Dear Fox Network,
About a year ago, the news broke that Joss Whedon had found a project he was willing to come back to television for. The moment these reports came out, there were legions of excited fans who had loved his previous work, clamoring for information. As more information came out, we got more excited. There were some bumps in the road, namely a writer's strike, but enthusiasm and anticipation was high.
Then we started to hear the words every television fan dreads to hear about an anticipated series. Creative difficulty. We heard that you, the network, was less than thrilled with the initial pilot and wanted something else. We started to hear about episodes getting shifted around, rewritten and filmed, etc. Hope started to wane.
And then, like a final stake in the heart of our hope, you scheduled the show for Friday night, a night we know is the place you send perfectly good shows to die.
Even despite all that, I had hope. Joss has never done wrong by me. Maybe the many loyal Joss fans would keep the show alive. I can always hope. I read with dismay as my favorite television critics gave less than favorable reviews.
And then Friday night, I tuned in to watch for myself. I have to admit the opening scene made me cringe. But as the show moved on, I found myself incredibly intrigued by the premise. I felt tremendous empathy for Echo, who has no real sense of self, but is not without pain. I saw so much promise in the idea of this show, that I could forgive the fact that the chemistry is not quite right yet. So yes, the execution is a little sloppy. But I might blame that on the pressure you exerted on the show, rather than the creative team. I am more than willing to keep watching, and let this show find it's footing.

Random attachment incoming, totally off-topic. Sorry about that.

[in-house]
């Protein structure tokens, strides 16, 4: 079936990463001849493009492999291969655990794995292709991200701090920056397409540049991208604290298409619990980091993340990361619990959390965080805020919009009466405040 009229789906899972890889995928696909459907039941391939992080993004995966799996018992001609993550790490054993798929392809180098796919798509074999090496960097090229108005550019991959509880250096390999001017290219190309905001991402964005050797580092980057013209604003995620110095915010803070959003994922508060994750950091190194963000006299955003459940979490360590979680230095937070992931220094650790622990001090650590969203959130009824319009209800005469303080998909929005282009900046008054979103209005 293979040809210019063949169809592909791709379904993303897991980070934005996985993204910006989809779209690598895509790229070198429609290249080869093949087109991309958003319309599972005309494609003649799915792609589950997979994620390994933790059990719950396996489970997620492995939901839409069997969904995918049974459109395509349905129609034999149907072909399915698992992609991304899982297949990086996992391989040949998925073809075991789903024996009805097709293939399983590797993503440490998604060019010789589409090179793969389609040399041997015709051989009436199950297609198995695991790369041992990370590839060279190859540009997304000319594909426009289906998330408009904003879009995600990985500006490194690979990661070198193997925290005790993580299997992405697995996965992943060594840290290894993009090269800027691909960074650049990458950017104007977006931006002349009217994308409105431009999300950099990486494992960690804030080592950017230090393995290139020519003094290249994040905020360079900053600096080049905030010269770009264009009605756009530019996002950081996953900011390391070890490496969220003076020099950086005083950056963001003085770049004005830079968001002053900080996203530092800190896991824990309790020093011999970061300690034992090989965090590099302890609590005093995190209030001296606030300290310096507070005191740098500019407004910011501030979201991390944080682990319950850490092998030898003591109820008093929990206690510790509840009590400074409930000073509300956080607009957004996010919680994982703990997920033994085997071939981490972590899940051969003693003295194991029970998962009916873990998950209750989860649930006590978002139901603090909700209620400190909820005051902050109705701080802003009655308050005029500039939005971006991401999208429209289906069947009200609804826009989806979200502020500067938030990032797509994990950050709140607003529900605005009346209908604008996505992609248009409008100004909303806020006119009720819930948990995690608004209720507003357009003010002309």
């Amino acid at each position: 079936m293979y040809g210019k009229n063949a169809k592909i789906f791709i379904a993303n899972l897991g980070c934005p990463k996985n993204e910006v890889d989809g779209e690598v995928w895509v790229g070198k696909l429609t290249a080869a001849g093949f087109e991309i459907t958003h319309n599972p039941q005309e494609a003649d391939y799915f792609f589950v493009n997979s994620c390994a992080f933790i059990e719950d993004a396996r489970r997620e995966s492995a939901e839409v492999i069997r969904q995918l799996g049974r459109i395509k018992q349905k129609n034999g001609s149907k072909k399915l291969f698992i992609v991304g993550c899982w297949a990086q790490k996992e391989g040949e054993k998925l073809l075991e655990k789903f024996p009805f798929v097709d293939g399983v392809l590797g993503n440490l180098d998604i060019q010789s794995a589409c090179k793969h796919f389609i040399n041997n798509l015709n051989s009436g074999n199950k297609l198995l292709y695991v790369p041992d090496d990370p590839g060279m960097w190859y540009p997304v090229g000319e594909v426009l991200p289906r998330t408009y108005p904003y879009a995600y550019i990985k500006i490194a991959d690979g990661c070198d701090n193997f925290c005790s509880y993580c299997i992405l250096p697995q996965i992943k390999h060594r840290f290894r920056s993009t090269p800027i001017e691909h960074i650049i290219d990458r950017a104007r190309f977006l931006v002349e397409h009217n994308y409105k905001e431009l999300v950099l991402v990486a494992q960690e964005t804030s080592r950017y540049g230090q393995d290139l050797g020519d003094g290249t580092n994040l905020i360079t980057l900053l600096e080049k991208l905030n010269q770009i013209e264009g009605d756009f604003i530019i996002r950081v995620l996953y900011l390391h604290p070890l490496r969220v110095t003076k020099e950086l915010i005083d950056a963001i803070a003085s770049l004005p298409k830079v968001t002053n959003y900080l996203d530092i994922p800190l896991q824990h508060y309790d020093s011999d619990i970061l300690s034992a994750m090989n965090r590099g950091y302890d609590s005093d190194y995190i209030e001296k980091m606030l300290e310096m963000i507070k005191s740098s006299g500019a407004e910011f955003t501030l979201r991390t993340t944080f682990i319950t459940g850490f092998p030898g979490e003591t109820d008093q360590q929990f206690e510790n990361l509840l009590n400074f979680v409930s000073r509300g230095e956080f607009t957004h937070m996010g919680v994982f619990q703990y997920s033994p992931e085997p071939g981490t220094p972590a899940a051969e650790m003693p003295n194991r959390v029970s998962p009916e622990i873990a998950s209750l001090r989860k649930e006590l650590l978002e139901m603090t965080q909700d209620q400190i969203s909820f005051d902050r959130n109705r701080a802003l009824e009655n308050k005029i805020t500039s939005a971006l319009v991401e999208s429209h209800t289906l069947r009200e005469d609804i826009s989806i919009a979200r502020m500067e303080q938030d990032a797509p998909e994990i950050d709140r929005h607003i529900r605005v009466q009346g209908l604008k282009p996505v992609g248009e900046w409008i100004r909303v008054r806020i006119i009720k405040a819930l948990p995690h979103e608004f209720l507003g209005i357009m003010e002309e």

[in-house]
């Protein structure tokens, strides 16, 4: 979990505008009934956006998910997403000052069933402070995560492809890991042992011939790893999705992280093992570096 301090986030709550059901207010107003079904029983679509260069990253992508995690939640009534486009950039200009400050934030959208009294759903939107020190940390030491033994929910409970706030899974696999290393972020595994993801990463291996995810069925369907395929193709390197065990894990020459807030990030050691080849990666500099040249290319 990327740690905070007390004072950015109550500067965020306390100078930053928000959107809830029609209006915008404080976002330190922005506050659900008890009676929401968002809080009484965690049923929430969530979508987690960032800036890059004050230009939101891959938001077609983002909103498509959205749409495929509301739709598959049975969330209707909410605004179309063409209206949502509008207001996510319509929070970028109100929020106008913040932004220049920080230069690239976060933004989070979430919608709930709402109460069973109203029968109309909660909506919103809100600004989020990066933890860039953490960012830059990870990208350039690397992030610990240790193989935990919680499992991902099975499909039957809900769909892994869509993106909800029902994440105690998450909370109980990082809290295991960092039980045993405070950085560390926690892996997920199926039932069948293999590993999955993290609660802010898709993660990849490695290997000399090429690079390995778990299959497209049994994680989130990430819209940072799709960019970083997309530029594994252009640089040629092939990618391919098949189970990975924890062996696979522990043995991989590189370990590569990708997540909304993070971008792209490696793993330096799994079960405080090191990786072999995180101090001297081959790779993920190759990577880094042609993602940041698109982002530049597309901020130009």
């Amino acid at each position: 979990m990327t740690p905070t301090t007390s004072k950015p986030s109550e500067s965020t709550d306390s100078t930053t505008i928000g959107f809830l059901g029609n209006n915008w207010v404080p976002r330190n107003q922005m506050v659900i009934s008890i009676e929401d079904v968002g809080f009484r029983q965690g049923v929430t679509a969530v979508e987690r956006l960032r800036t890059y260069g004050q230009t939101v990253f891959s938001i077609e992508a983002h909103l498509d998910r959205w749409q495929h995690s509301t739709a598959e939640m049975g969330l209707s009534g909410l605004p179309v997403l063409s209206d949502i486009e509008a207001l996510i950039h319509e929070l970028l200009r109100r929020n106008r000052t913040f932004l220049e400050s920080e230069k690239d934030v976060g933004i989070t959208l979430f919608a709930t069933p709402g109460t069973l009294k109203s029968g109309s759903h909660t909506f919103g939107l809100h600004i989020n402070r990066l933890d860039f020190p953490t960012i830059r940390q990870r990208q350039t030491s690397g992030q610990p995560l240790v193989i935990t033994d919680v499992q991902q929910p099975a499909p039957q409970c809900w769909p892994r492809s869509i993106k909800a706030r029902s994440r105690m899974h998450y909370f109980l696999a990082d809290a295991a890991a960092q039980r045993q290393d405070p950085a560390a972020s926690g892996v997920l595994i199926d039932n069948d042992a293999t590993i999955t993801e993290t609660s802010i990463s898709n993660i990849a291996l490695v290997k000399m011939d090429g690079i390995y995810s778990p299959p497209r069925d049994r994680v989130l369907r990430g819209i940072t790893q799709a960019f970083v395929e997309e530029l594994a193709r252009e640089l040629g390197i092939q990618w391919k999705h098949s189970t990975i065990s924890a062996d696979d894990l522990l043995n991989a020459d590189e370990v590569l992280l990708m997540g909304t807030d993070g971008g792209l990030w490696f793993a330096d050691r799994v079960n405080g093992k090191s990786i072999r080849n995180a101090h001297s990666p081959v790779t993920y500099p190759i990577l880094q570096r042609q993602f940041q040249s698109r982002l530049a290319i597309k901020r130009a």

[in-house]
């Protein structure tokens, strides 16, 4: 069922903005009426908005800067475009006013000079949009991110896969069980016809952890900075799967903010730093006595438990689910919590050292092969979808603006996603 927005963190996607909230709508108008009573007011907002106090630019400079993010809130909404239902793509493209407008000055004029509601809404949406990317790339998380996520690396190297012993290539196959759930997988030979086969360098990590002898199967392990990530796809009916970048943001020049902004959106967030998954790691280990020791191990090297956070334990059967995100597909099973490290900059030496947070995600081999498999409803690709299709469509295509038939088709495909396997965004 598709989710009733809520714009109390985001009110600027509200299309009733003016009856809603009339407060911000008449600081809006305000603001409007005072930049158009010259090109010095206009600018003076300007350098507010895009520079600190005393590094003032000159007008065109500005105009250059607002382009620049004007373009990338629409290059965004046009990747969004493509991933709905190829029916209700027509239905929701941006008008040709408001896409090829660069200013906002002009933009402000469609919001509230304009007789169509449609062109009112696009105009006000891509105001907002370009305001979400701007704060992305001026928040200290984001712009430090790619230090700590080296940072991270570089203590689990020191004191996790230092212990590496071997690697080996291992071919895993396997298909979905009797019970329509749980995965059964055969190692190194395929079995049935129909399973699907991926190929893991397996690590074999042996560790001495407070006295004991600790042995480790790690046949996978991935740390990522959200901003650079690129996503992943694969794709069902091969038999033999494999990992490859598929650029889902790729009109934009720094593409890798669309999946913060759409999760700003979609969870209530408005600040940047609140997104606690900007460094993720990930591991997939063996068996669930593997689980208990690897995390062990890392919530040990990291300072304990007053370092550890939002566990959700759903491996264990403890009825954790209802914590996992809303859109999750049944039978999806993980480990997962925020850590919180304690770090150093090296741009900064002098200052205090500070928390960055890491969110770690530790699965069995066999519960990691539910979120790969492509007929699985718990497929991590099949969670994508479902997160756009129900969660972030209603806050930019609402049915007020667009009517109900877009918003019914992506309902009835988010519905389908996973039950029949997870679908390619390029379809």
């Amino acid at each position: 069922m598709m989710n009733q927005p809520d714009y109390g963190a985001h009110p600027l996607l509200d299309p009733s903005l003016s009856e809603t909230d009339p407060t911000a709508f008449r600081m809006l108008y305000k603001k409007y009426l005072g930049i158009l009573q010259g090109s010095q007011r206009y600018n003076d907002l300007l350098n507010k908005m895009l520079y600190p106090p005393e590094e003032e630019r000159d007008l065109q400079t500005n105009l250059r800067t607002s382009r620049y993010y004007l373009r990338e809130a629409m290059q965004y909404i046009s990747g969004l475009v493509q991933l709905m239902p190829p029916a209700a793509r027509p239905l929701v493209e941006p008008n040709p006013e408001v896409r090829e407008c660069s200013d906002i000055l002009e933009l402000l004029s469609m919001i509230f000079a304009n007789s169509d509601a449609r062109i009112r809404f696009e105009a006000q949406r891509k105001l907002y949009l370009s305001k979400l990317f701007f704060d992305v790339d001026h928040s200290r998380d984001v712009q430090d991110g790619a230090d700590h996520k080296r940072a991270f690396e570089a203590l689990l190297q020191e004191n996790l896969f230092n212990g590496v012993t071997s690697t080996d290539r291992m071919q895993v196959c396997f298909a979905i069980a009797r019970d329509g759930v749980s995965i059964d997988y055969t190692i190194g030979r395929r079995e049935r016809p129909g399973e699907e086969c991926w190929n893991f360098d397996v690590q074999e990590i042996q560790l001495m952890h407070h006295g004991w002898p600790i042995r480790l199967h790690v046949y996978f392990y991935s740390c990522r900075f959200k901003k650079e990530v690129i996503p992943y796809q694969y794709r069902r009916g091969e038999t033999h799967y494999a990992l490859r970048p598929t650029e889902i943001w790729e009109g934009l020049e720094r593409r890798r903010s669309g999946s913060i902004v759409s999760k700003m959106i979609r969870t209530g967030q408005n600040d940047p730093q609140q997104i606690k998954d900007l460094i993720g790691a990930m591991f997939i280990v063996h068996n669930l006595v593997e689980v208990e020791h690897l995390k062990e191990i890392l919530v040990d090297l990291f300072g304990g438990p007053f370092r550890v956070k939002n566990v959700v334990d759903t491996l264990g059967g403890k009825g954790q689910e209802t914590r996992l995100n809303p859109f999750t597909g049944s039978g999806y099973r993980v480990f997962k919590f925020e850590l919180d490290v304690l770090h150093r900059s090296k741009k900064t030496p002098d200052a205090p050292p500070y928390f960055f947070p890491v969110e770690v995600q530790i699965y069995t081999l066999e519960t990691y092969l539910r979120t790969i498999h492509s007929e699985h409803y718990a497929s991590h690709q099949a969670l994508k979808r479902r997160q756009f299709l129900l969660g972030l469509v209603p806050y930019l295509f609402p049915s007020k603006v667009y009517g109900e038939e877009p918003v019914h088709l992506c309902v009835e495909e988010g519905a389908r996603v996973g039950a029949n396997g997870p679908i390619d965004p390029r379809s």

But there's another issue I want to bring up, something that's been bugging me since you started promoting the show and that's the promotion itself. I understand that Eliza Dushku is an incredibly beautiful and sexy woman. I also understand that you are attempting to reach that elusive male demographic. But since this particular show uses human trafficking to make a statement and in fact, makes a statement about the horrors of human trafficking, it bothers me tremendously that you have objectified the beauty of Eliza Dushku to attract viewers. The thing is, there would be no human trafficking without people looking at each other as mere objects. So in fact, the idea that perhaps you'd like to entice viewers (subliminally if not overtly) by having them imagine what they would do if they could afford to "rent" Eliza Dushku, does not sit well with me. I feel it would have been more appropriate for this show to be showcased more seriously. Believe me, Eliza's appeal will come through anyway. Human trafficking is an issue we should all take seriously and we should recognize the way our society feeds into those who would use the ones being trafficked.
In any case, I am asking that you give Dollhouse a chance and stop interfering. I will be writing a letter to the potential audience for Dollhouse later to hopefully help you get more viewers.
Sunday, February 15, 2009
Dear Fox Network,